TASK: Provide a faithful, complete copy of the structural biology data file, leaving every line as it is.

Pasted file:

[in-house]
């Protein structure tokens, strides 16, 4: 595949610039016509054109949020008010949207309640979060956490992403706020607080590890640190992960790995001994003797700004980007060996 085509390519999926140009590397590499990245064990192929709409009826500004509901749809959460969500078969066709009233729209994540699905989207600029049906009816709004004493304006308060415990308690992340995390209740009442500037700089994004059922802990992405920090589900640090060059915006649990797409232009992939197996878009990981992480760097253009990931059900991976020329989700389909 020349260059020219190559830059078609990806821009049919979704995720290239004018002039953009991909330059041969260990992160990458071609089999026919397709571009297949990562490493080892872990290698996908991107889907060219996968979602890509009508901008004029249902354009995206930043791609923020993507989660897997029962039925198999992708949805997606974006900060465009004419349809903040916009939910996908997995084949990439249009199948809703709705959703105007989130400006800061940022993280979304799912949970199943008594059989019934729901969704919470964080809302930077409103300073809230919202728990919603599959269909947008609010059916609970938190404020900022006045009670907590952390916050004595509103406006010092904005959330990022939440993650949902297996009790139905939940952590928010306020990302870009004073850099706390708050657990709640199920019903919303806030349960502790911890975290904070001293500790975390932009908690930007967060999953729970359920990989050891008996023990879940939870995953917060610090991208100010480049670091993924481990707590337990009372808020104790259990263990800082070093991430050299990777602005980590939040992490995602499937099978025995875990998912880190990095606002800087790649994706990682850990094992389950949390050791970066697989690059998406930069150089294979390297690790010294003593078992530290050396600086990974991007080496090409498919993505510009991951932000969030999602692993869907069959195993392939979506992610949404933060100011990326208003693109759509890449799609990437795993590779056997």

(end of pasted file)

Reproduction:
[in-house]
């Protein structure tokens, strides 16, 4: 595949610039016509054109949020008010949207309640979060956490992403706020607080590890640190992960790995001994003797700004980007060996 085509390519999926140009590397590499990245064990192929709409009826500004509901749809959460969500078969066709009233729209994540699905989207600029049906009816709004004493304006308060415990308690992340995390209740009442500037700089994004059922802990992405920090589900640090060059915006649990797409232009992939197996878009990981992480760097253009990931059900991976020329989700389909 020349260059020219190559830059078609990806821009049919979704995720290239004018002039953009991909330059041969260990992160990458071609089999026919397709571009297949990562490493080892872990290698996908991107889907060219996968979602890509009508901008004029249902354009995206930043791609923020993507989660897997029962039925198999992708949805997606974006900060465009004419349809903040916009939910996908997995084949990439249009199948809703709705959703105007989130400006800061940022993280979304799912949970199943008594059989019934729901969704919470964080809302930077409103300073809230919202728990919603599959269909947008609010059916609970938190404020900022006045009670907590952390916050004595509103406006010092904005959330990022939440993650949902297996009790139905939940952590928010306020990302870009004073850099706390708050657990709640199920019903919303806030349960502790911890975290904070001293500790975390932009908690930007967060999953729970359920990989050891008996023990879940939870995953917060610090991208100010480049670091993924481990707590337990009372808020104790259990263990800082070093991430050299990777602005980590939040992490995602499937099978025995875990998912880190990095606002800087790649994706990682850990094992389950949390050791970066697989690059998406930069150089294979390297690790010294003593078992530290050396600086990974991007080496090409498919993505510009991951932000969030999602692993869907069959195993392939979506992610949404933060100011990326208003693109759509890449799609990437795993590779056997």